Nearly two-thirds of Americans now say the war in Afghanistan is no longer worth fighting, the highest proportion yet opposed to the conflict, according to a new Washington Post-ABC News poll.
Graphic: Nearly three-quarters of the public thinks a substantial number of U.S. forces should be withdrawn from Afghanistan this summer. But fewer than four in 10 think it will happen.
The finding signals a growing challenge for President Obama as he decides how quickly to pull U.S. forces from the country beginning this summer. After nearly a decade of conflict, political opposition to the battle breaks sharply along partisan lines, with only 19 percent of Democratic respondents and half of Republicans surveyed saying the war continues to be worth fighting.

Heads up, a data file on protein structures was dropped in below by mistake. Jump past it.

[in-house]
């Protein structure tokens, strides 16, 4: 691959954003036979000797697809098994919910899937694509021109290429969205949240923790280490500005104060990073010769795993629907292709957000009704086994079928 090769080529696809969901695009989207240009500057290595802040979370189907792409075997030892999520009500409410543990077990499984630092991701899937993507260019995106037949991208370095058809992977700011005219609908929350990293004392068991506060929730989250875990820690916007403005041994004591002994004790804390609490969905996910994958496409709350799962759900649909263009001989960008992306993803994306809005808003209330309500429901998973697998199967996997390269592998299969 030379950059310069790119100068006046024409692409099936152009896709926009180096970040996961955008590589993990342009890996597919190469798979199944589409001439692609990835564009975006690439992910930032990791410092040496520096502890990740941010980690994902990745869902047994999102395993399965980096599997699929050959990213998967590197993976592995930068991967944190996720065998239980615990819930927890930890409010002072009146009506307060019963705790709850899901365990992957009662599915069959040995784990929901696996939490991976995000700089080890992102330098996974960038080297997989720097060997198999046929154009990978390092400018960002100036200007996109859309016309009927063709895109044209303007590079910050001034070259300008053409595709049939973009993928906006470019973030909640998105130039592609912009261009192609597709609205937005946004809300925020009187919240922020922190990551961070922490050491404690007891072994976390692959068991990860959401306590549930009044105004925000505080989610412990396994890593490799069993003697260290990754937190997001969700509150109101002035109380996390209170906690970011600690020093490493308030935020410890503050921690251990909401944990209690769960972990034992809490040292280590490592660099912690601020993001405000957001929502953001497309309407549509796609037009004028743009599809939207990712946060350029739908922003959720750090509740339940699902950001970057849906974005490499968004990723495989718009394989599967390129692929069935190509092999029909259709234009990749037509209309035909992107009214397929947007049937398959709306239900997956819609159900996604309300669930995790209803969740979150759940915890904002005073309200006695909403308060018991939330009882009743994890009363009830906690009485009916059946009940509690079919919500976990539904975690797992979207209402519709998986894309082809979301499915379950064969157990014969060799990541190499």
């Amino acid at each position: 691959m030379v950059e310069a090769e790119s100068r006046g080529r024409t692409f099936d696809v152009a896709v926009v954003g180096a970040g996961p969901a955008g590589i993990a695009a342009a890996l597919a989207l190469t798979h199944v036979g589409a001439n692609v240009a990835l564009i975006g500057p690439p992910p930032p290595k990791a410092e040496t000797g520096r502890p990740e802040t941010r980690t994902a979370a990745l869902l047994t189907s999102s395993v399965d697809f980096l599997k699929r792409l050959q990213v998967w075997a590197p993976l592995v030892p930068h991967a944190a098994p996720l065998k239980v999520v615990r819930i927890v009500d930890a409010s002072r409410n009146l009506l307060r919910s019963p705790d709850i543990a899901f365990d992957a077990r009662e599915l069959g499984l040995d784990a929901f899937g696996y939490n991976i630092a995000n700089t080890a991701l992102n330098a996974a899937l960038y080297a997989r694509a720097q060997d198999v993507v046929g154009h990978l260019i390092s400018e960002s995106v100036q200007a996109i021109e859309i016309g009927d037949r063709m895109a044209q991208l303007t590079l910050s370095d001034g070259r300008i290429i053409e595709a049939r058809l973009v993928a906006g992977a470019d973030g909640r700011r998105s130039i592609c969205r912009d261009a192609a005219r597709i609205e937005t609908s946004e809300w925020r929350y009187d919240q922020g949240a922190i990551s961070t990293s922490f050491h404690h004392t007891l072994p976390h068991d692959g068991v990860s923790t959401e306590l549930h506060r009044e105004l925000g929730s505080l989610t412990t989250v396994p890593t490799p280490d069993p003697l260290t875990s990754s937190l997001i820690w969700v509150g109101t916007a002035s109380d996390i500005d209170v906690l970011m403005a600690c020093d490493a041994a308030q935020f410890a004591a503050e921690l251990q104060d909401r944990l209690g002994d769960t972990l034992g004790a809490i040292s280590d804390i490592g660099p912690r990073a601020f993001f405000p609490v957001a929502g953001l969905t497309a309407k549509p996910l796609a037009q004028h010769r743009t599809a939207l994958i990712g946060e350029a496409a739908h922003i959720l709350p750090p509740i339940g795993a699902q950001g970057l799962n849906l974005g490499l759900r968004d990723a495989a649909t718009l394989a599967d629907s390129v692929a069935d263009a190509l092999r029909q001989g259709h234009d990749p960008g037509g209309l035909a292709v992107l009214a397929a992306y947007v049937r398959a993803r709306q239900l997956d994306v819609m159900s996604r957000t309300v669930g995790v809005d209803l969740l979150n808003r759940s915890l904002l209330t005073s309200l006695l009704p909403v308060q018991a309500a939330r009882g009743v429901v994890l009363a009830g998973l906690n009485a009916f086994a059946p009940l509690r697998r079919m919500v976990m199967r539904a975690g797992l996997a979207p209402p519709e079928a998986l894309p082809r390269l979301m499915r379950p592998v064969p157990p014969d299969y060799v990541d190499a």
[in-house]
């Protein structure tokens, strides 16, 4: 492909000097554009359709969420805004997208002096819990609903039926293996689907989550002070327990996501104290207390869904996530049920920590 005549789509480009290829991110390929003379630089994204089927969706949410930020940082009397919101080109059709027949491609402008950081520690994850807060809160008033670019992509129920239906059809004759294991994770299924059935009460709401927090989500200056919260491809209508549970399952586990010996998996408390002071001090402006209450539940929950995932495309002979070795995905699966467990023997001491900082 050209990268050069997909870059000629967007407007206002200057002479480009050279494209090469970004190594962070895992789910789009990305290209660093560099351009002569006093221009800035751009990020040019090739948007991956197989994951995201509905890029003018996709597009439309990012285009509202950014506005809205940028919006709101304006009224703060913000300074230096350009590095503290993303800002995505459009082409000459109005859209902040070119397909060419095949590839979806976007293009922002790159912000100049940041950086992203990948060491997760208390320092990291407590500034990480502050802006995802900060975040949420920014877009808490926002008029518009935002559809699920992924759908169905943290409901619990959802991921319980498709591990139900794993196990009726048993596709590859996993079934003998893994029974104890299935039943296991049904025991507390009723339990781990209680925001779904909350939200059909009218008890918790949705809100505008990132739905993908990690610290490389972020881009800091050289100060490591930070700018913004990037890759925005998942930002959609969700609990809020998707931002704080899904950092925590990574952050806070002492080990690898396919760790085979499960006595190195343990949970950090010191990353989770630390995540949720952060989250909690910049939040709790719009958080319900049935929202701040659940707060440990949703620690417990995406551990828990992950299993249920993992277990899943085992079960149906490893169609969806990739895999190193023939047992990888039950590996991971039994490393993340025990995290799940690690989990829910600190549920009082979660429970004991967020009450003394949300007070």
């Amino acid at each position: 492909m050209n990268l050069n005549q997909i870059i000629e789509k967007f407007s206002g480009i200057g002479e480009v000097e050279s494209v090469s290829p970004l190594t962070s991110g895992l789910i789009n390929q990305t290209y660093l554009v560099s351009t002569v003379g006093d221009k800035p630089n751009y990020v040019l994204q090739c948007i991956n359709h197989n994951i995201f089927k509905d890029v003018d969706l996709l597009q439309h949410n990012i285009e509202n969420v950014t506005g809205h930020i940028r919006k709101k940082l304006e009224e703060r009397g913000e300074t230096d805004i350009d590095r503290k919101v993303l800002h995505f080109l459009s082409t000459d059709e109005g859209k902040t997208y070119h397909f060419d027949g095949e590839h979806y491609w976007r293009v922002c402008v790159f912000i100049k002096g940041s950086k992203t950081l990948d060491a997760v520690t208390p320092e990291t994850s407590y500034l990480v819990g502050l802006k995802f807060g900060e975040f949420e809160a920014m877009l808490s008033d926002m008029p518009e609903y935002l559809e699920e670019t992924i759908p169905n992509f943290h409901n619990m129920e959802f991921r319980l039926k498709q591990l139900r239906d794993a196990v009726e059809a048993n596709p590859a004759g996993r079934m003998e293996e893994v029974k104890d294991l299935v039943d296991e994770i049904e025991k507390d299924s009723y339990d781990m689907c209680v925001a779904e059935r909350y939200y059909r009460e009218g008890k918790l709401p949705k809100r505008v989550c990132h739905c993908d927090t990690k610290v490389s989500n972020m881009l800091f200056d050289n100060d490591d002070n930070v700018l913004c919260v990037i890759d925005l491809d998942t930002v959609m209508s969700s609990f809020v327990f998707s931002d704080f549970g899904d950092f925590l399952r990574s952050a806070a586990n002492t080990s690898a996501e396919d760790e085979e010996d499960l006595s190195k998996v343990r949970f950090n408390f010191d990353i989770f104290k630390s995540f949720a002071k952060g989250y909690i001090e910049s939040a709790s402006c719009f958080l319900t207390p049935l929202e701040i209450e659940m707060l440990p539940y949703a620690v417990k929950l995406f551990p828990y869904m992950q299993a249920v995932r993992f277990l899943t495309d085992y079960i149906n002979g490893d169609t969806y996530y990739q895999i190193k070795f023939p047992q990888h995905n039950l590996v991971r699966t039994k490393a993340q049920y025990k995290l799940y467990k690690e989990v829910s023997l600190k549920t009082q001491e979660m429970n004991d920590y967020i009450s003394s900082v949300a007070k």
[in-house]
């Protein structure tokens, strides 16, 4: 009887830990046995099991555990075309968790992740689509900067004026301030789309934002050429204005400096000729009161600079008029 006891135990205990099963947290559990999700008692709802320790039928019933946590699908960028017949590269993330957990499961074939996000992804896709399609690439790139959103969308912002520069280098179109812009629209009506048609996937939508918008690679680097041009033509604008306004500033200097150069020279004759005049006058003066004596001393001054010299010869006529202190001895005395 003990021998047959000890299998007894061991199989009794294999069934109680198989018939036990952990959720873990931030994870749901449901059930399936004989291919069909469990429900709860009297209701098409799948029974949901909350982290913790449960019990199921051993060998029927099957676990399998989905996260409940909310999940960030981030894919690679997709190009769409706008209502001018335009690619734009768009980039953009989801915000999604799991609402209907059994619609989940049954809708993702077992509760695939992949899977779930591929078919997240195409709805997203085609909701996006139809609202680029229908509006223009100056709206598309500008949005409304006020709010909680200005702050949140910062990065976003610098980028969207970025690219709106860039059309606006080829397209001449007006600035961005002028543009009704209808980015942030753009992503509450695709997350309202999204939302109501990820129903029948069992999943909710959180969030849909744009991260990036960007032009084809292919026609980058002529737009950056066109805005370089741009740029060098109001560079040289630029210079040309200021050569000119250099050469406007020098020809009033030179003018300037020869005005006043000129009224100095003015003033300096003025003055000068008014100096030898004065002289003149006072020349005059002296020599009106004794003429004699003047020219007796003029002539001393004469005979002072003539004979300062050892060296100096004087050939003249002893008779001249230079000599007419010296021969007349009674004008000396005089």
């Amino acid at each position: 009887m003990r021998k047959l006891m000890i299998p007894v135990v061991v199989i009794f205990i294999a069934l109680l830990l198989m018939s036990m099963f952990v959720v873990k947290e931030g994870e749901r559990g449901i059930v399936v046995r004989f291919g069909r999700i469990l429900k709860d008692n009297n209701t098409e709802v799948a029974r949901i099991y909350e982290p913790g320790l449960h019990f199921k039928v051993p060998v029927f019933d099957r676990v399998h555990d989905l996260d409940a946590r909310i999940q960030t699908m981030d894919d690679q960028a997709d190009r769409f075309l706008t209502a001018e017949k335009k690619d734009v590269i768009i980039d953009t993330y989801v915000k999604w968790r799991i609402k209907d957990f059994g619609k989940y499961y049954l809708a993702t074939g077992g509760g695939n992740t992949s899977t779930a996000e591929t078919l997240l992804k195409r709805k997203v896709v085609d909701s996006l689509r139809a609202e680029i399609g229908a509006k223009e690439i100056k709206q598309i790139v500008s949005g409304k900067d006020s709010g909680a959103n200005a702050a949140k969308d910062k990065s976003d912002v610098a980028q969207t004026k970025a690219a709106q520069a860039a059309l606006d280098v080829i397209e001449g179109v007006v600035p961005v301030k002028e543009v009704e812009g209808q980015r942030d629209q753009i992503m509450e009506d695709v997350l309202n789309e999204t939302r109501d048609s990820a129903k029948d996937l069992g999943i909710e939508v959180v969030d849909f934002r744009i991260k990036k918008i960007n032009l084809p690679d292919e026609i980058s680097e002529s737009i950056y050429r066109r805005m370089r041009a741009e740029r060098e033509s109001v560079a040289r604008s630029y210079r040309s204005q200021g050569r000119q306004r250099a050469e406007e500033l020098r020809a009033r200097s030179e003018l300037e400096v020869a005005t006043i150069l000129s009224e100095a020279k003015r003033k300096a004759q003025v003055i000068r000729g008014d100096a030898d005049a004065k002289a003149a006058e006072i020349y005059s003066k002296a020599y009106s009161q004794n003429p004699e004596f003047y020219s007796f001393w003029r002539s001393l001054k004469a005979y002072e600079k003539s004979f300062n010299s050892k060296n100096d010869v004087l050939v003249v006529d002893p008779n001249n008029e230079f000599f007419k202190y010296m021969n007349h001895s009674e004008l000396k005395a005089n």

Nearly three-quarters of Americans say Obama should withdraw a “substantial number” of combat troops from Afghanistan this summer, the deadline he set to begin pulling out some forces. Only 39 percent of respondents, however, say they expect him to withdraw large numbers.
The Post-ABC News poll results come as Gen. David H. Petraeus, the U.S. commander in Afghanistan, prepares to testify before Congress on Tuesday about the course of the war. He is expected to face tough questioning about a conflict that is increasingly unpopular among a broad cross section of Americans.
Petraeus will tell Congress that “things are progressing very well,” Pentagon spokesman Geoff Morrell said Monday. But because of battlefield gains made by U.S. and coalition forces since last year, Morrell told MSNBC, “it’s going to be heavy and intensive in terms of fighting” once the winter cold passes.